- Mrs. Stiletto
- 9 years ago
- Wedding: September 2009 - The 19th Century Club
I’ve posted about the ins and outs of our invitations… we’ve had them in our house since about February, but actually taking the final step—addressing these suckers—took some planning. We have these fabulous outer envelopes, but I just didn’t know what to do in order to stay in line with the integrity of the design. Oh yeah, and in line with that pesky budget.
Source: Plush Paper
Along with many others, I fell in love with this easy way to mimic calligraphy, as posted on Project Wedding. I’m sure many others have hopped on board with this great project, including Miss Piglet (her invitations are fabulous!). I liked this idea, but having done many a mail merge at work, I absolutely hate running envelopes through the printer because I’ve been witness to far too many fatalities – jamming, crookedness, black marks, you name it. I just couldn’t subject our precious invitations to a risky procedure. But since the whole project just boiled down to tracing, I decided there had to be a way to piggyback on this project.
I present to you my makeshift light box:
I used one of the little click lights that we have on the underside of our kitchen cabinets, and took the glass out of a picture frame and propped it up on two books. Then I slid the light underneath. Voila! This setup was perfect for illuminating the addresses (of course, if I had dark envelopes this project would not work).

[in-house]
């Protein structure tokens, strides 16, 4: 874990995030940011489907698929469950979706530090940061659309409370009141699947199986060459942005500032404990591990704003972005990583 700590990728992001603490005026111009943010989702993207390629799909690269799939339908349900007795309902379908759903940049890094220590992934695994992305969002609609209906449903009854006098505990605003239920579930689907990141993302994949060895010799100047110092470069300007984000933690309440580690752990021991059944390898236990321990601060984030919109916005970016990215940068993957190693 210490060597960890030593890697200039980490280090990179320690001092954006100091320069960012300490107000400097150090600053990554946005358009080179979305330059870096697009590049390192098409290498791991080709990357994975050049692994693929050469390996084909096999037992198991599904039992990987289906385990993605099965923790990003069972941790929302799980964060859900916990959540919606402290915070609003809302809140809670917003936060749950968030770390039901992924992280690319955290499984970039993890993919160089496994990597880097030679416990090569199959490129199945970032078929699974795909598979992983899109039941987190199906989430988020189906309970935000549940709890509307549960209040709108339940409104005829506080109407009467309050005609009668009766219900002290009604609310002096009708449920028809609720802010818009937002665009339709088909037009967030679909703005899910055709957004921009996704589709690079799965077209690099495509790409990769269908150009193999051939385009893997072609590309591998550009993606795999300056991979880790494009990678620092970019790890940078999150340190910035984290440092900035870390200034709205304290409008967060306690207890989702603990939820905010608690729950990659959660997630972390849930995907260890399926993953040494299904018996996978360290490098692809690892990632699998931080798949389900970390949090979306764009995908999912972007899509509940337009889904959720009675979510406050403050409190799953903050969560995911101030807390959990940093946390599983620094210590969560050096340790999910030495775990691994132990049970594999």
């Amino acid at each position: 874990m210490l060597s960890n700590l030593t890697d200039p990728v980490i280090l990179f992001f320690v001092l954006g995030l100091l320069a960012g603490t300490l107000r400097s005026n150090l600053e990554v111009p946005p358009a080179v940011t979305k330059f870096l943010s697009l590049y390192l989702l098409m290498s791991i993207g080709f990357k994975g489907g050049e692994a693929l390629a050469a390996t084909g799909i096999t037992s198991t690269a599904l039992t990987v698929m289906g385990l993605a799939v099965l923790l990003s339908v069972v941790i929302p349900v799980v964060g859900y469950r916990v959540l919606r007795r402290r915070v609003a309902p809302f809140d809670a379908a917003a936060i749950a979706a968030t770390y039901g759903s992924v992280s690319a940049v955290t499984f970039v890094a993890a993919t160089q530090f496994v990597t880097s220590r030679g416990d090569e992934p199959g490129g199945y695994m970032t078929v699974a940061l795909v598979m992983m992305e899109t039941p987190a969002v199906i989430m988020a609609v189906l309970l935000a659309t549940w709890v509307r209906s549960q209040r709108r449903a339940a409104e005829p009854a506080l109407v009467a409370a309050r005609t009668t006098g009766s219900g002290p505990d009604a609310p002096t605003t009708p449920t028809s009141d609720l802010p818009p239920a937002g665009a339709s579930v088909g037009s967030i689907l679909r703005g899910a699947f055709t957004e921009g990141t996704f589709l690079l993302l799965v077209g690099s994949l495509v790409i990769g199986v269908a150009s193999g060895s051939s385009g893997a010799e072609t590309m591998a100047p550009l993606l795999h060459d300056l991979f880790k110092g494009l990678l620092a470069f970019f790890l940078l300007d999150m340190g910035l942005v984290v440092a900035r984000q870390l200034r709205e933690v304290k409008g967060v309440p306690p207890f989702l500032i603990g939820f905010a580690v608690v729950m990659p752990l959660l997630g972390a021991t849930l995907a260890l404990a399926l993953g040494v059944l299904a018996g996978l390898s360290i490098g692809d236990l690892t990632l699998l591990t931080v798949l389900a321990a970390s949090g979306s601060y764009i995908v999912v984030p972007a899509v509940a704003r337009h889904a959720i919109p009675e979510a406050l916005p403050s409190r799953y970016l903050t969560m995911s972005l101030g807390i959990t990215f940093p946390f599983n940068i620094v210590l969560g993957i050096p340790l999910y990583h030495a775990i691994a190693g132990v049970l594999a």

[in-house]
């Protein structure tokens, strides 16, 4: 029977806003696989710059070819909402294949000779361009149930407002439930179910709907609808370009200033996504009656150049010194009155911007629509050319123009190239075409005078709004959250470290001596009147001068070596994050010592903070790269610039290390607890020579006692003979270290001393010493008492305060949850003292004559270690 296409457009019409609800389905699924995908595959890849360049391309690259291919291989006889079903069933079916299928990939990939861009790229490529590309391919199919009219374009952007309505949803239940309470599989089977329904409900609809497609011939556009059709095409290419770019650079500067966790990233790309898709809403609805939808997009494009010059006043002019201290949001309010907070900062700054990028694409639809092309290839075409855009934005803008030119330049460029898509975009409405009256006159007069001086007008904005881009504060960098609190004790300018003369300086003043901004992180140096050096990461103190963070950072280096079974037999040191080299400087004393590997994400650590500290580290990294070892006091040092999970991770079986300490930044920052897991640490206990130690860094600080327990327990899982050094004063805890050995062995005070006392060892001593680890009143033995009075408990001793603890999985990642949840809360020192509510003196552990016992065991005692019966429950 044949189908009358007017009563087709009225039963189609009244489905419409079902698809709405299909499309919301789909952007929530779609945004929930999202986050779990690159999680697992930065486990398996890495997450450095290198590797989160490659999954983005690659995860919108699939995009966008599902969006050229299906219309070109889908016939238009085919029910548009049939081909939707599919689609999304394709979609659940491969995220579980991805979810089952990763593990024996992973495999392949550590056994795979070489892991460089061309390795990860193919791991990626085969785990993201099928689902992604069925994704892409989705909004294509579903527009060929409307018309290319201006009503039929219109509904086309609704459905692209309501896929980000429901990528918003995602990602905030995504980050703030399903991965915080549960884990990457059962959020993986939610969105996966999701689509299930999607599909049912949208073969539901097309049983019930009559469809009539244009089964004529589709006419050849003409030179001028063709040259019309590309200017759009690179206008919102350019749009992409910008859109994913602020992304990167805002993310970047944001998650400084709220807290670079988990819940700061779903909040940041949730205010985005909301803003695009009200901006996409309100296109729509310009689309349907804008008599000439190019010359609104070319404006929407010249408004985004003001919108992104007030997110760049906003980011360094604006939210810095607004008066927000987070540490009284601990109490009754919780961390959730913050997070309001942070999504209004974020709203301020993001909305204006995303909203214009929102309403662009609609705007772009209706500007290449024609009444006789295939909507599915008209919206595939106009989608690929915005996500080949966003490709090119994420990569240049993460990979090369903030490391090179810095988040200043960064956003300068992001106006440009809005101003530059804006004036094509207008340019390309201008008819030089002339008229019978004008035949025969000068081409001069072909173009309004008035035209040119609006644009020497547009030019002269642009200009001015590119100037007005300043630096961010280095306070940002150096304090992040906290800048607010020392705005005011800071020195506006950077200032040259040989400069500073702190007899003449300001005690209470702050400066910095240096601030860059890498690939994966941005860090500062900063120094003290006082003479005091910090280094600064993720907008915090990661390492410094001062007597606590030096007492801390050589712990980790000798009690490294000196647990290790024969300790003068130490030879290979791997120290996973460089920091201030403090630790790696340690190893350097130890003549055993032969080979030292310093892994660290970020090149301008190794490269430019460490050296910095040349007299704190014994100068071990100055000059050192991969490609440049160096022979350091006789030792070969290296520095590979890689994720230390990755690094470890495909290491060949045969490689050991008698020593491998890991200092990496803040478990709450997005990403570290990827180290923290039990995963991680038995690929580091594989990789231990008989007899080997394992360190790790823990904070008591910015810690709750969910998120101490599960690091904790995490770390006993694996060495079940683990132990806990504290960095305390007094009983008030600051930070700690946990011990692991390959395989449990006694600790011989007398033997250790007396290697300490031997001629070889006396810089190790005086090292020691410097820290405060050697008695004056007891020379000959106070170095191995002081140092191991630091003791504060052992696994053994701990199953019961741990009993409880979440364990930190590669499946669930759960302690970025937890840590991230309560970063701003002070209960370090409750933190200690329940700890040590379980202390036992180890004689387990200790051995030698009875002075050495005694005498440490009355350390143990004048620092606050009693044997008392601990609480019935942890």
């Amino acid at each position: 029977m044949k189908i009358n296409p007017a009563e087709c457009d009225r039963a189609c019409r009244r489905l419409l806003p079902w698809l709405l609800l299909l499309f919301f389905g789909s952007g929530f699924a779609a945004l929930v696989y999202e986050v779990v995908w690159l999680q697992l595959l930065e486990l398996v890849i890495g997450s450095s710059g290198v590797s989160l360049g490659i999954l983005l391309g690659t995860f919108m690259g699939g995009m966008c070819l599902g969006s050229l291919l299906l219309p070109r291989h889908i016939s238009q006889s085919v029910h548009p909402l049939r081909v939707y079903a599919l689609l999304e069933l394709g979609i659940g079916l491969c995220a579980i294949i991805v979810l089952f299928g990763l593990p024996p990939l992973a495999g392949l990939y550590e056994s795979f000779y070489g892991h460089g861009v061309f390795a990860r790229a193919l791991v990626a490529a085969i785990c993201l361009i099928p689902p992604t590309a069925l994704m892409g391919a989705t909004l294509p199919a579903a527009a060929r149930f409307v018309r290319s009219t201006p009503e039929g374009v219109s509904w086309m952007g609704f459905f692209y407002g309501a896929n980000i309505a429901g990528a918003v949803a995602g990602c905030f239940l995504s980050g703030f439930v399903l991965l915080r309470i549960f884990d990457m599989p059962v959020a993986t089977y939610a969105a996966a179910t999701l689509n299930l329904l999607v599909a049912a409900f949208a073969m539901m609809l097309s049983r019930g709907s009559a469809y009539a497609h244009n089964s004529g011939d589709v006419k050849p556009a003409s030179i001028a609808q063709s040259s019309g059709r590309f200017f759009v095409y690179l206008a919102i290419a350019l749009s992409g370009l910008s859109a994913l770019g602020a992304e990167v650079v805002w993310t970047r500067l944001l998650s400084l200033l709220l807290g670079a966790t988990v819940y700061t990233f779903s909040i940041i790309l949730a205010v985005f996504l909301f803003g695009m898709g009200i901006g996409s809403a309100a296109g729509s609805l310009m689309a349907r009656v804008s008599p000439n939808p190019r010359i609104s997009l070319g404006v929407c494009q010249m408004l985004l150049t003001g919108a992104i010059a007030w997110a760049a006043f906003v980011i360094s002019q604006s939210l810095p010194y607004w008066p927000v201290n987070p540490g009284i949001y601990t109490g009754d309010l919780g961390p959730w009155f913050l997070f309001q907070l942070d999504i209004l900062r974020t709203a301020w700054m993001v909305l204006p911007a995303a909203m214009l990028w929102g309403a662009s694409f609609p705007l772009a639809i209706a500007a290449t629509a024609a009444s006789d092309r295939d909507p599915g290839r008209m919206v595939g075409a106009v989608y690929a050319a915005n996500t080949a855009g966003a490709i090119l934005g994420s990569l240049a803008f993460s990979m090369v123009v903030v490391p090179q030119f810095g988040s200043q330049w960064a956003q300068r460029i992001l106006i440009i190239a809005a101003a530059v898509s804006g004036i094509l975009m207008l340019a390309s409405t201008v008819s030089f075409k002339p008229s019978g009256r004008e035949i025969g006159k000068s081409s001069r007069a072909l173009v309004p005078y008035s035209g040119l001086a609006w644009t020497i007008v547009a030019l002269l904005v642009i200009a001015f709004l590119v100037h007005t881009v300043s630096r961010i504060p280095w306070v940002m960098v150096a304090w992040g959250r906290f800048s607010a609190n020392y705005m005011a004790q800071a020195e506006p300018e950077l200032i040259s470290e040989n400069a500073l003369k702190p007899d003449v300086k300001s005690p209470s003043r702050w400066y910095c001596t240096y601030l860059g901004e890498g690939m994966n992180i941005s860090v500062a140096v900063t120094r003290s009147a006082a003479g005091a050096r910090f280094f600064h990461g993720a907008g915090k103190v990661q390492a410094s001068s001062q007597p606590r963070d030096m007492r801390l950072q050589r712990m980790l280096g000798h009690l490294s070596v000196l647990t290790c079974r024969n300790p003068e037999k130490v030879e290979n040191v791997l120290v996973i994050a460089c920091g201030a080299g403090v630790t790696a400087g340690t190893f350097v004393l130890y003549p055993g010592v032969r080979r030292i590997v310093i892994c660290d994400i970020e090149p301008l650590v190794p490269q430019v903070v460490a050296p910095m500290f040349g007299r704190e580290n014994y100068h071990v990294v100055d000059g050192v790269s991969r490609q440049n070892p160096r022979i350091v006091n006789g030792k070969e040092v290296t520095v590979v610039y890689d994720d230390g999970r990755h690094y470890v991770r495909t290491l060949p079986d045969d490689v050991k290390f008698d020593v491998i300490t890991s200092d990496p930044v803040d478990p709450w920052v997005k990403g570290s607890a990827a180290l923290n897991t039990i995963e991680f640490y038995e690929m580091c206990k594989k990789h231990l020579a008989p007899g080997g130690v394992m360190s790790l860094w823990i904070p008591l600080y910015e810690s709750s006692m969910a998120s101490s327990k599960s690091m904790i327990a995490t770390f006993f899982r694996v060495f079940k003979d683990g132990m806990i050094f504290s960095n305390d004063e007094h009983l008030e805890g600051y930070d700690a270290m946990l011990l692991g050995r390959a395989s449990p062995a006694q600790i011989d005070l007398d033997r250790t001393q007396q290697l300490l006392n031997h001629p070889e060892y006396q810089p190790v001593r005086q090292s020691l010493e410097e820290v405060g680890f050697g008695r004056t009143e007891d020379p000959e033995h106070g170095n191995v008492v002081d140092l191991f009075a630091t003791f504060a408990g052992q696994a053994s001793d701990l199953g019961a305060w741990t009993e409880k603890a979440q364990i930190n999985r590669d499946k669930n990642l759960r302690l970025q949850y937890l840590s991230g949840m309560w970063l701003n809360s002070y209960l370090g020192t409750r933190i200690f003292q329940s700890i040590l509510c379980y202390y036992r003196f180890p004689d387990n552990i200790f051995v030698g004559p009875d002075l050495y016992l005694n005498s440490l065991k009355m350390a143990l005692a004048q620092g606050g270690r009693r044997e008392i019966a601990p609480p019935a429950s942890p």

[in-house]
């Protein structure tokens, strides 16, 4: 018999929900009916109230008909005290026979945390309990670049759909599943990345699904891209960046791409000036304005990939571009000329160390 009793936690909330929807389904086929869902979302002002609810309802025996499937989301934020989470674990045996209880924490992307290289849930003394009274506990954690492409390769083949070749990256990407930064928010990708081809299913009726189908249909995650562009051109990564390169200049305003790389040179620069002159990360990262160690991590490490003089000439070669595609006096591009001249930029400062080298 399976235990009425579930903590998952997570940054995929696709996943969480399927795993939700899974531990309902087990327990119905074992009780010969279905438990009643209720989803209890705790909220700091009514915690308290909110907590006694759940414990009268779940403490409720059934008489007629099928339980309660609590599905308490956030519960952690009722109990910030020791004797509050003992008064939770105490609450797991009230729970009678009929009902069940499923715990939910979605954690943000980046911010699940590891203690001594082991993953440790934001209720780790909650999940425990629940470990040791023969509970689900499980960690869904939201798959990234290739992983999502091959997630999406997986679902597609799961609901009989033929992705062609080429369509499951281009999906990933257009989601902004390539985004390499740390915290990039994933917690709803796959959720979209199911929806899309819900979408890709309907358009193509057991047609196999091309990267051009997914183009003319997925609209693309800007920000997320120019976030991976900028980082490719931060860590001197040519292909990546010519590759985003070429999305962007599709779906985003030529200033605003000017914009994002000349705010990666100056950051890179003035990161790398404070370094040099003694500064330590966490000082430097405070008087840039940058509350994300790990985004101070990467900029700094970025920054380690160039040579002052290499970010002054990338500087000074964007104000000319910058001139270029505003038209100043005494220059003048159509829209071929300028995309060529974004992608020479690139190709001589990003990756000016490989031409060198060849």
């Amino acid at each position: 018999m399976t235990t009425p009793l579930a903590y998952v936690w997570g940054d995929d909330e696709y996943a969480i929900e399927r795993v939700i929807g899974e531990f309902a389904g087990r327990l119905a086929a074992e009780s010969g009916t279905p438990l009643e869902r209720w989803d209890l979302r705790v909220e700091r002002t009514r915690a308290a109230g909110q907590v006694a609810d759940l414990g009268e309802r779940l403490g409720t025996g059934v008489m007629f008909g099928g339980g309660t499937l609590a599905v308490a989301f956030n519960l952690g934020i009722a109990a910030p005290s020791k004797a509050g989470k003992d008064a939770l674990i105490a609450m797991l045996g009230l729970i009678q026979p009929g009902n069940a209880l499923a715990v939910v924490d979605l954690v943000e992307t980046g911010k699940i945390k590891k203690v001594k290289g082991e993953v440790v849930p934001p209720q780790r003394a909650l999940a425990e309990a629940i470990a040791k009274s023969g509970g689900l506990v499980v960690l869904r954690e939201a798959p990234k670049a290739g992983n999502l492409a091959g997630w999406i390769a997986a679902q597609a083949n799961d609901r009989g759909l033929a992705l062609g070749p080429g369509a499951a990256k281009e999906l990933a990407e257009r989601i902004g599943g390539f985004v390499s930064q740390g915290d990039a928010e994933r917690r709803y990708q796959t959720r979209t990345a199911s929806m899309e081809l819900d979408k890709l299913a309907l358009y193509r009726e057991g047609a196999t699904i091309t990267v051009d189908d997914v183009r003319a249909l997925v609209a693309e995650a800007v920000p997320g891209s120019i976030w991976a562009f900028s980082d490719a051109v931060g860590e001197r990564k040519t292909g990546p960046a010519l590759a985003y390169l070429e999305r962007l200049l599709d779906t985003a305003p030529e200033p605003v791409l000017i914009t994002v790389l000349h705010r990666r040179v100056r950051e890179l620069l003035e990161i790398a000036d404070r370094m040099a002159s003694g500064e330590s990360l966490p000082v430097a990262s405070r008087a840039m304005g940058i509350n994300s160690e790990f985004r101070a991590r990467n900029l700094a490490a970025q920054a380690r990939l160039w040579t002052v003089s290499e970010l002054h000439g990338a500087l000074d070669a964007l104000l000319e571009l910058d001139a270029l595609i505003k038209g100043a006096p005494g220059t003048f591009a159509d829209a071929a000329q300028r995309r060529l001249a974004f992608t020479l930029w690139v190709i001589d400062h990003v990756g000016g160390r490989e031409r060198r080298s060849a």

Here’s a sample of a finished envelope (don’t mind the messy blurring that I did to hide the full address):
It’s not perfect, but it fits with our design exactly. The rest of the invitation was done in a typewriter font, so I used that for the addresses. This font also tends to be a little irregular, which lends itself perfectly to tracing! It would be fun to try this out with a more calligraphic type of font, but that’s another project for another day.
If you’re thinking of going this route because you can’t stand the thought of running your envelopes through the printer, here’s what I did:
- Set up a labels mail merge through Microsoft Word
- Use Avery Label 5168 (5″ x 3.5″)
- Set up your font, centering and spacing preferences, and set your address text toward the bottom of the label (you’ll need to experiment to find the right place; the first line of mine started at the 3″ mark on the label)
- Before completing the merge, also make all borders thick black lines
- Complete the merge and go through the individual “labels” to make any adjustments, check for errors, etc*
- Print your “labels” onto regular printer paper
- Use a paper cutter to cut out the “labels” – the black lines at the bottoms of the rectangles can be used as guides when you’re cutting them to ensure a straight line, especially if you don’t have a paper cutter and are using scissors
- What are intended to be labels are actually perfect for slipping right into your envelopes to then trace over
*You will probably want to go through a couple of trial runs before you complete the merge to get the address located on the right part of the “label” so that it falls on the right place on your envelope.
For me, this was such a painless process, except for the pain in my hand as I addressed away! The mail merge makes it incredibly seamless, allowing you to pull straight from the Excel list you’re maintaining.
Of the 73 invitations I have to address, all but six are done! And, I didn’t mess up on a single invitation thus far… I think it’s safe to call this project a success.
To read the original post, click HERE.